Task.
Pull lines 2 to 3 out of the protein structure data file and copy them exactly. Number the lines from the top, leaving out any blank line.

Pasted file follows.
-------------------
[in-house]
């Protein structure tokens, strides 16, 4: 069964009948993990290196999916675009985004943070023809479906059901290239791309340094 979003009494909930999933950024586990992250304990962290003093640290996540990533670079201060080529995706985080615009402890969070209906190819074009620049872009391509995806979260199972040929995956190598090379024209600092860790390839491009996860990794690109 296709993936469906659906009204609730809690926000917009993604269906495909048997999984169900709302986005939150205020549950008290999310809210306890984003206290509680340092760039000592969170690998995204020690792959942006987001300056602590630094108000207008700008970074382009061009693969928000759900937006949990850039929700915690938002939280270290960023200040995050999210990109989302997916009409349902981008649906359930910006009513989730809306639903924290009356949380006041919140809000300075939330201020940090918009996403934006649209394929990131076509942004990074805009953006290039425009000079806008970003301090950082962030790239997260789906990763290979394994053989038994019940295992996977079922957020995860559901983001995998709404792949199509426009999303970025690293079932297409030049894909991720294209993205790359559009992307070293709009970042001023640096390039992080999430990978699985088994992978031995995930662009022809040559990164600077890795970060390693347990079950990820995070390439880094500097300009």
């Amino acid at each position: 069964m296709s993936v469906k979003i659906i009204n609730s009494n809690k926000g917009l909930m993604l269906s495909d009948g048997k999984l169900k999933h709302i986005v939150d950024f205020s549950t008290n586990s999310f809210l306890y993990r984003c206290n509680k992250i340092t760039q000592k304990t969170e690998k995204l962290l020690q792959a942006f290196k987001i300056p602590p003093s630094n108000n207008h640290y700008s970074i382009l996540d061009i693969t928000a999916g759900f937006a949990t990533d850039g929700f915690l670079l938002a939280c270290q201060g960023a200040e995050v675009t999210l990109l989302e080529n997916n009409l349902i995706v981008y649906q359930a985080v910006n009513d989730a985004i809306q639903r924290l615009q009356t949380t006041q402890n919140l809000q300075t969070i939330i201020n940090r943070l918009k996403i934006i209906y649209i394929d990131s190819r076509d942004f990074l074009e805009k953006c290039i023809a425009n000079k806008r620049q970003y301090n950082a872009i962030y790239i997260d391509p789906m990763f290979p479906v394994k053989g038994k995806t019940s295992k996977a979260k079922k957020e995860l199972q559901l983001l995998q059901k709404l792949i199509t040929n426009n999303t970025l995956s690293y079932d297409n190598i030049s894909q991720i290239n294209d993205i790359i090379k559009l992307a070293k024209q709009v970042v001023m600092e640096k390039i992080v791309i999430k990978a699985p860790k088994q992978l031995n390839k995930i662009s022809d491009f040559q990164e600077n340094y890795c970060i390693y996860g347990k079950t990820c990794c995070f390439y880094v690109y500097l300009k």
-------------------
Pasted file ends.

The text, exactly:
């Protein structure tokens, strides 16, 4: 069964009948993990290196999916675009985004943070023809479906059901290239791309340094 979003009494909930999933950024586990992250304990962290003093640290996540990533670079201060080529995706985080615009402890969070209906190819074009620049872009391509995806979260199972040929995956190598090379024209600092860790390839491009996860990794690109 296709993936469906659906009204609730809690926000917009993604269906495909048997999984169900709302986005939150205020549950008290999310809210306890984003206290509680340092760039000592969170690998995204020690792959942006987001300056602590630094108000207008700008970074382009061009693969928000759900937006949990850039929700915690938002939280270290960023200040995050999210990109989302997916009409349902981008649906359930910006009513989730809306639903924290009356949380006041919140809000300075939330201020940090918009996403934006649209394929990131076509942004990074805009953006290039425009000079806008970003301090950082962030790239997260789906990763290979394994053989038994019940295992996977079922957020995860559901983001995998709404792949199509426009999303970025690293079932297409030049894909991720294209993205790359559009992307070293709009970042001023640096390039992080999430990978699985088994992978031995995930662009022809040559990164600077890795970060390693347990079950990820995070390439880094500097300009």
């Amino acid at each position: 069964m296709s993936v469906k979003i659906i009204n609730s009494n809690k926000g917009l909930m993604l269906s495909d009948g048997k999984l169900k999933h709302i986005v939150d950024f205020s549950t008290n586990s999310f809210l306890y993990r984003c206290n509680k992250i340092t760039q000592k304990t969170e690998k995204l962290l020690q792959a942006f290196k987001i300056p602590p003093s630094n108000n207008h640290y700008s970074i382009l996540d061009i693969t928000a999916g759900f937006a949990t990533d850039g929700f915690l670079l938002a939280c270290q201060g960023a200040e995050v675009t999210l990109l989302e080529n997916n009409l349902i995706v981008y649906q359930a985080v910006n009513d989730a985004i809306q639903r924290l615009q009356t949380t006041q402890n919140l809000q300075t969070i939330i201020n940090r943070l918009k996403i934006i209906y649209i394929d990131s190819r076509d942004f990074l074009e805009k953006c290039i023809a425009n000079k806008r620049q970003y301090n950082a872009i962030y790239i997260d391509p789906m990763f290979p479906v394994k053989g038994k995806t019940s295992k996977a979260k079922k957020e995860l199972q559901l983001l995998q059901k709404l792949i199509t040929n426009n999303t970025l995956s690293y079932d297409n190598i030049s894909q991720i290239n294209d993205i790359i090379k559009l992307a070293k024209q709009v970042v001023m600092e640096k390039i992080v791309i999430k990978a699985p860790k088994q992978l031995n390839k995930i662009s022809d491009f040559q990164e600077n340094y890795c970060i390693y996860g347990k079950t990820c990794c995070f390439y880094v690109y500097l300009k």